In the end, if I had to pick just 1 tool for ice climbing I’d go with Petzl’s new Nomic ice tools. They’re new and sexy, have a great swing, a comfortable handle (thought the Ergonomic handle is even better!), come with a fantastic ice pick and are well featured & designed. A great tool for the type of climbing I like to do.


I really like to climb on a single rope whenever possible. This means that if I don’t need half ropes I’m bringing a single line. However, not all routes are set-up for a single so my ideal kit will have to include both a set of half ropes for routes that wander or have long rappels and a single rope for everything else. Any why not, I said that money wasn’t an issue right!

Single Rope: 70m Beal Opera 8.5mm:

  • Dry, triple rated, light and safer than a lot of other options with Beal’s innovative Unicore™ tech. No bi-pattern option though unfortunately.

Half Ropes: 70m Beal Gully 7.3mm ropes:

  • Again, because of the amazing Unicore™ tech I’m going to stick with Beal on this one. The Gully ropes are light and thin but still confidence inspiring with their resistance to cutting.


Edelrid SalatheThis is easy, the new Edelrid Salathe hybrid helmet. I’d pick this guy mainly because it’s new and I like the bright green coloring. As a gear reviewer I like playing with shiny new toys.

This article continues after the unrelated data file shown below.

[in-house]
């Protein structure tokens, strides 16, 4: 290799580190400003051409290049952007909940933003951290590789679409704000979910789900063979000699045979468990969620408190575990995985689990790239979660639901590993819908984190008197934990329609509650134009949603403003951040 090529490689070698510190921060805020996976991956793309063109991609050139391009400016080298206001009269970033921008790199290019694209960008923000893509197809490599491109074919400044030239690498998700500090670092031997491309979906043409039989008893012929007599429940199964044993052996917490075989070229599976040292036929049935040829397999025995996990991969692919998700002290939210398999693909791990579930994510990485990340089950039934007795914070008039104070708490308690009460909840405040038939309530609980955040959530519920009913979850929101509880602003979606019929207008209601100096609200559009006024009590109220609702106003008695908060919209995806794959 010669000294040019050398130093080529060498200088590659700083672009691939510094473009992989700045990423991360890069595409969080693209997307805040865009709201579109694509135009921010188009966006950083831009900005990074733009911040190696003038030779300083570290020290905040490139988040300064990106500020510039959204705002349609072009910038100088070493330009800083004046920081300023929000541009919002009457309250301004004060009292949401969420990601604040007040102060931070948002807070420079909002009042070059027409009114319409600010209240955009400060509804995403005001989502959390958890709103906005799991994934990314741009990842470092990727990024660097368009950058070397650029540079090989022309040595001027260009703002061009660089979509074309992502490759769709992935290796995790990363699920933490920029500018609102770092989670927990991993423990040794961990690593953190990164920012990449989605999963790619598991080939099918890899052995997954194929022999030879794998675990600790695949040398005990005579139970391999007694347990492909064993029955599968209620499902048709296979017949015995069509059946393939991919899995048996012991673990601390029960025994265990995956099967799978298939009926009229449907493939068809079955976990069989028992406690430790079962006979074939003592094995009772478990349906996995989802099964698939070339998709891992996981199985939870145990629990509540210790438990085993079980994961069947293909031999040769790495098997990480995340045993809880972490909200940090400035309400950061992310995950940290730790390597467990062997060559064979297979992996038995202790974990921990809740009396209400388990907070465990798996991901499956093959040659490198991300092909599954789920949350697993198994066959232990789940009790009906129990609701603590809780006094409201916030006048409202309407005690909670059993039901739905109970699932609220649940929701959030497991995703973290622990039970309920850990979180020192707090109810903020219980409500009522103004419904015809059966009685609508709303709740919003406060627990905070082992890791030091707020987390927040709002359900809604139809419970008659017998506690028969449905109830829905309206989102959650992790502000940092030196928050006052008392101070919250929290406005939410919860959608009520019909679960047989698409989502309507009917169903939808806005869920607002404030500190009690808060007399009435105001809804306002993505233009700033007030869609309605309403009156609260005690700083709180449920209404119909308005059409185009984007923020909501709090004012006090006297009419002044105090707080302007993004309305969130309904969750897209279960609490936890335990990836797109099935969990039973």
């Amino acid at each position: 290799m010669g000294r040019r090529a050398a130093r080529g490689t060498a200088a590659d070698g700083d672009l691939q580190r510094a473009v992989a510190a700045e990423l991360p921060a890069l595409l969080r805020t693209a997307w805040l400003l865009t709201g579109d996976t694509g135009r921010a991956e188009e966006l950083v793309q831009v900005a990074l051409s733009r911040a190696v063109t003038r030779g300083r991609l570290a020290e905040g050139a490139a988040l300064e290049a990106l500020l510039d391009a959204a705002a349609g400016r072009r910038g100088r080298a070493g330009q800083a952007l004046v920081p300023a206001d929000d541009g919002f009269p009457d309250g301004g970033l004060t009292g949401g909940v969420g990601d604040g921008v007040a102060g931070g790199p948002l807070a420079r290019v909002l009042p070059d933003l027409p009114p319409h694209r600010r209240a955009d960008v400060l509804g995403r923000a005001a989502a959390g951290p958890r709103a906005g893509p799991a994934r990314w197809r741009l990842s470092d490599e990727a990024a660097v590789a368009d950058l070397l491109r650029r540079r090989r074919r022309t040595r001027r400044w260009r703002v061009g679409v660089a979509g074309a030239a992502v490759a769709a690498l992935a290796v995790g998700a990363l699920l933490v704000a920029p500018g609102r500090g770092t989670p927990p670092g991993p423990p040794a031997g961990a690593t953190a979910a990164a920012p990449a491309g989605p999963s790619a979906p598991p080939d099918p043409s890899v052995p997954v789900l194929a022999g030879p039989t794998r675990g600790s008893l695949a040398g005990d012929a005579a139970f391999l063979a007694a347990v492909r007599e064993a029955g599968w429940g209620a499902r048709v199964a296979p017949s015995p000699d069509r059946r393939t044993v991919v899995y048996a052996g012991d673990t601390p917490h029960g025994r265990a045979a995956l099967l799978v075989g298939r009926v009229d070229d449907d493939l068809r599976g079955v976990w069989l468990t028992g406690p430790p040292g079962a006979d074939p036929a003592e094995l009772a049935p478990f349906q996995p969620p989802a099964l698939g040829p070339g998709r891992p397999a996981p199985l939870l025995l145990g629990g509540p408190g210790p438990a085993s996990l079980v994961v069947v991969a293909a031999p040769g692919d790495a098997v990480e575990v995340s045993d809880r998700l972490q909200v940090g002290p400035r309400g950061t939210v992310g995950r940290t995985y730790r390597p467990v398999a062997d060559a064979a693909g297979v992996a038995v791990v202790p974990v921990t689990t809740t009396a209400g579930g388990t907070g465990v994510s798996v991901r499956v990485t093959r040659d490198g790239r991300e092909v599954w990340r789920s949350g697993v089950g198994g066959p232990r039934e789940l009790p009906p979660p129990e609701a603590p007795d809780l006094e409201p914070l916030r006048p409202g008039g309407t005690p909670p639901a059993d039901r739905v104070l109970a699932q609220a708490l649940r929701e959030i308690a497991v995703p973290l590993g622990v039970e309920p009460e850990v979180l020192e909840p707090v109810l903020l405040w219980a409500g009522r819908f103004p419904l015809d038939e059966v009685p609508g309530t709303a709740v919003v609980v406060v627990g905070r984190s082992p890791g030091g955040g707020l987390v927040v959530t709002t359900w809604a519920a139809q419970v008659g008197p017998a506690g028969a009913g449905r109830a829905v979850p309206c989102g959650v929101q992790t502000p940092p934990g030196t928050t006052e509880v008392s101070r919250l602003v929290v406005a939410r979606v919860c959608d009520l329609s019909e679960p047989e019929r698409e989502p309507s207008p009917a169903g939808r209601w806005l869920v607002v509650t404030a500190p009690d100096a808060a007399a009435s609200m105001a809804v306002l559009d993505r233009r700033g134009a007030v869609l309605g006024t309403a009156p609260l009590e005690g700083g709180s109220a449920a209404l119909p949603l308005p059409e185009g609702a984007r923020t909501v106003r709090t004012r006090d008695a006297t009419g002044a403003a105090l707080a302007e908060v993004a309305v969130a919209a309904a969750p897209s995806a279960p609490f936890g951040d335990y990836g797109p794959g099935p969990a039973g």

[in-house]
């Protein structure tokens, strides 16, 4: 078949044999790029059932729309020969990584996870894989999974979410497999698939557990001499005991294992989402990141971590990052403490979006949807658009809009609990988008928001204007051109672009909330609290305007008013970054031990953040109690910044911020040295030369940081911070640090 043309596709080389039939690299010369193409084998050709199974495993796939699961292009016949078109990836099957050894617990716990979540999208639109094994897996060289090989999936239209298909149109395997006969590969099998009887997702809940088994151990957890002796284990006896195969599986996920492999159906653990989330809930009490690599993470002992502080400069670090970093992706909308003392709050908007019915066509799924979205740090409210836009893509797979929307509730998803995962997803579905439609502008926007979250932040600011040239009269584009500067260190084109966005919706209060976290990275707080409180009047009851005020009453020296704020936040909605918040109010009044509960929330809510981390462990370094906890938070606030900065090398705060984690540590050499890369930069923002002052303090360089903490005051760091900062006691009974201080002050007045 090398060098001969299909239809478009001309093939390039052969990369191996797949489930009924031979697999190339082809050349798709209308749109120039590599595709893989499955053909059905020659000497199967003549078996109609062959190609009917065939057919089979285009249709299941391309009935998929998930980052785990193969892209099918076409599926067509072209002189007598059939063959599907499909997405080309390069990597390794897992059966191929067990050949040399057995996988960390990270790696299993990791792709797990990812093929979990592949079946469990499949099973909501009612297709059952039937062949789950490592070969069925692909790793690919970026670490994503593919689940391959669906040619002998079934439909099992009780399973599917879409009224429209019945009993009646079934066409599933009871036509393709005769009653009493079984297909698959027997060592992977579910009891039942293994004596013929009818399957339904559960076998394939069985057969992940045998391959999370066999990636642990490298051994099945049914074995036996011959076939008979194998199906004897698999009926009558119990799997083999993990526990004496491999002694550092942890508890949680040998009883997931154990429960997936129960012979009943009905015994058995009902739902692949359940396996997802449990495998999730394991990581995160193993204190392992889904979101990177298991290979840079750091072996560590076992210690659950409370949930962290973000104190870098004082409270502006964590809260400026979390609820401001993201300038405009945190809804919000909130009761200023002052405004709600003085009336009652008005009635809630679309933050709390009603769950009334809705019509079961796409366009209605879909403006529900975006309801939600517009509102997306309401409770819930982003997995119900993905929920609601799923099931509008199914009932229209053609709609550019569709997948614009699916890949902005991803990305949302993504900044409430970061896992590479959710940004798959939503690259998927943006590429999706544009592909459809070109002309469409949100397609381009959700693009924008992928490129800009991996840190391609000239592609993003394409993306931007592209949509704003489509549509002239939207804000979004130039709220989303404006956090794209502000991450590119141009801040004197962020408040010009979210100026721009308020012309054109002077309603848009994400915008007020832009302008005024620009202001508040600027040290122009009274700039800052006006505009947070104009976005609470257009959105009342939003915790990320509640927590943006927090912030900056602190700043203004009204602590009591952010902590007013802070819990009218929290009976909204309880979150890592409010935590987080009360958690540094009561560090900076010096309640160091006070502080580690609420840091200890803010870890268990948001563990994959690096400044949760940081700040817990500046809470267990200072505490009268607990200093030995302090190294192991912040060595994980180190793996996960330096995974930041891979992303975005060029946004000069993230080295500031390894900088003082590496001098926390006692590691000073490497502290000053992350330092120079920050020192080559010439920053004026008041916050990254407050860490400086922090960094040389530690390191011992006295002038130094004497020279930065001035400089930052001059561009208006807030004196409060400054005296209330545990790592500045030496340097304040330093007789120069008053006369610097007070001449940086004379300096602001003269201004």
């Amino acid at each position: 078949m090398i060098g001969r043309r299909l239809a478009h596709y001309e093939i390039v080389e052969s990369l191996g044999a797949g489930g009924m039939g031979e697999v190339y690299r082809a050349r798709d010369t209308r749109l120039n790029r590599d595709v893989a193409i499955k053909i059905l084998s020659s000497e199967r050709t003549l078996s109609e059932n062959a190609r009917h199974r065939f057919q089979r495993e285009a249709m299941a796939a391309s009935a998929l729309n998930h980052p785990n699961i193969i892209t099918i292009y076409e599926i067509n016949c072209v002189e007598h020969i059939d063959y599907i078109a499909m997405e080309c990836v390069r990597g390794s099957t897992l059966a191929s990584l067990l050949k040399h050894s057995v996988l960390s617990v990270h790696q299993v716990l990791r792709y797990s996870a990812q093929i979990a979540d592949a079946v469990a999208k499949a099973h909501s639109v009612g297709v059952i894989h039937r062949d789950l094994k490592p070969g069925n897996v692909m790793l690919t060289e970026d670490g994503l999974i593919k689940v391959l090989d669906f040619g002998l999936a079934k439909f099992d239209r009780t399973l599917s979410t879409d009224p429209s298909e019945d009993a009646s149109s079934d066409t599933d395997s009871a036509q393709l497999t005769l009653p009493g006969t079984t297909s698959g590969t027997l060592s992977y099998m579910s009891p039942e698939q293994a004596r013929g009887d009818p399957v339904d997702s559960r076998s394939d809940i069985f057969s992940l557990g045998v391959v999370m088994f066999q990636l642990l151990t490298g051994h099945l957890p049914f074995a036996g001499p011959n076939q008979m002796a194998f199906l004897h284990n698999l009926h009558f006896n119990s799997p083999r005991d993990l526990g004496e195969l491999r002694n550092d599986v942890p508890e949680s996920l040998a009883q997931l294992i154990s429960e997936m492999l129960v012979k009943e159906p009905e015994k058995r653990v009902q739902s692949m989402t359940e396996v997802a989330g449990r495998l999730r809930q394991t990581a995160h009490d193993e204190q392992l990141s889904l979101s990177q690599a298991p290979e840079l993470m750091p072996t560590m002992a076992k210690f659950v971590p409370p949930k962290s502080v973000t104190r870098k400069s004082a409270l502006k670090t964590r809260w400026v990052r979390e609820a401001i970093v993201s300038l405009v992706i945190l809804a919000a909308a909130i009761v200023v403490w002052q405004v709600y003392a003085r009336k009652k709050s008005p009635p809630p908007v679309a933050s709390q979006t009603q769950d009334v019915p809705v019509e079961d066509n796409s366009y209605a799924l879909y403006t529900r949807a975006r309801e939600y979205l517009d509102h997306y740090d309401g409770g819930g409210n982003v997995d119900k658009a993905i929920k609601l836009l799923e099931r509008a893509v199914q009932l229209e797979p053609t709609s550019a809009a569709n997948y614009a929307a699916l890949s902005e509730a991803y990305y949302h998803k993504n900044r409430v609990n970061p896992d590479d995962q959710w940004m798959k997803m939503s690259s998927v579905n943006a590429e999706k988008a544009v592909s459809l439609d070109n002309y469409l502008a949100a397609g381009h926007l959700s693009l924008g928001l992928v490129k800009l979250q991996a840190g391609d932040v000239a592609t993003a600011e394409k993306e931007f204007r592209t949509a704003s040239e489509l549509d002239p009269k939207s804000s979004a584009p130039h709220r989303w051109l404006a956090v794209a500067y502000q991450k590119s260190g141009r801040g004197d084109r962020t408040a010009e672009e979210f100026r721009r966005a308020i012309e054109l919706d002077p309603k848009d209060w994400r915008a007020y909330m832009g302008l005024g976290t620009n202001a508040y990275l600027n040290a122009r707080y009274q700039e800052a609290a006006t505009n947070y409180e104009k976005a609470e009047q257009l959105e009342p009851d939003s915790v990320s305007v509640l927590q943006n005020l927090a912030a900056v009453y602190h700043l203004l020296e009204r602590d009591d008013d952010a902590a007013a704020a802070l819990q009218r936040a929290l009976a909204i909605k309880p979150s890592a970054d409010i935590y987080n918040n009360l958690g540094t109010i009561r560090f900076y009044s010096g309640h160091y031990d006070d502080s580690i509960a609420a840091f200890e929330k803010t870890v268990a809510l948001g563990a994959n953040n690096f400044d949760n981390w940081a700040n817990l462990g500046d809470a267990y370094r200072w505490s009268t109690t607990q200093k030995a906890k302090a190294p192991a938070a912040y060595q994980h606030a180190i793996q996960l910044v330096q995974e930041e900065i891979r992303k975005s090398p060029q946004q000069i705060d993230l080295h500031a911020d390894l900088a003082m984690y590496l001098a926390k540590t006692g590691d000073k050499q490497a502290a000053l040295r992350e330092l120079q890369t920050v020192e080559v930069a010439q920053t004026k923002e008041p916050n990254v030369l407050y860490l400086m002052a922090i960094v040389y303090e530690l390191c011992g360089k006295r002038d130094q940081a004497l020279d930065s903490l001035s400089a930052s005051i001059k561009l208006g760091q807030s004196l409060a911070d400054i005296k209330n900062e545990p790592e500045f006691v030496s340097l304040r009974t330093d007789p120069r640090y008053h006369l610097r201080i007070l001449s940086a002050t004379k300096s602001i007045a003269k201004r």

Rock Climbing Helmet
Petzl Sirocco Hybrid Helmet.

Otherwise I would pick the Sirocco as it’s 30g lighter and has a proven track record.


The Ghost harness from Beal would be my first choice. It’s lightweight and compact, has 2 built-in ice clipper slots. I’d add a third with a DMM Vault or Petzl Caritool Evo for longer climbs though. The rear gear loops aren’t reinforced so sit they nicely against a pack and of course it’s comfortable. What more can you ask for? Adjustable leg loops you say? Well I suppose.


Cassin Blade Runner

This is a tough one but I think I’ll go with the Cassin Bladerunners, for now anyway. They’re versatile, reasonably light and replacement front points are inexpensive. The Petzl Lynx are great crampons but replacement front point cost over $100 CAD per pair. Crazy! On a side note, Petzl has the new Dart crampons coming out for 2020 that are lightweight and versatile using the Lynx front points. Replace them with some Krukonogi points and they’ll be pretty nice! The Black Diamond Stinger crampons are also a decent option and the replacement points are cheap but they can only run mono points. Grivel’s new G22+ also look cool but they won’t be released until the fall of 2019 so I’ll have to wait to test them out.


So that’s what’s in my ideal ice kit, what’s in yours?


While we do get given some gear for testing and review it doesn’t influence us in any way, if we don’t like something we generally don’t write about it. Who wants to spend days in the mountains testing crappy gear!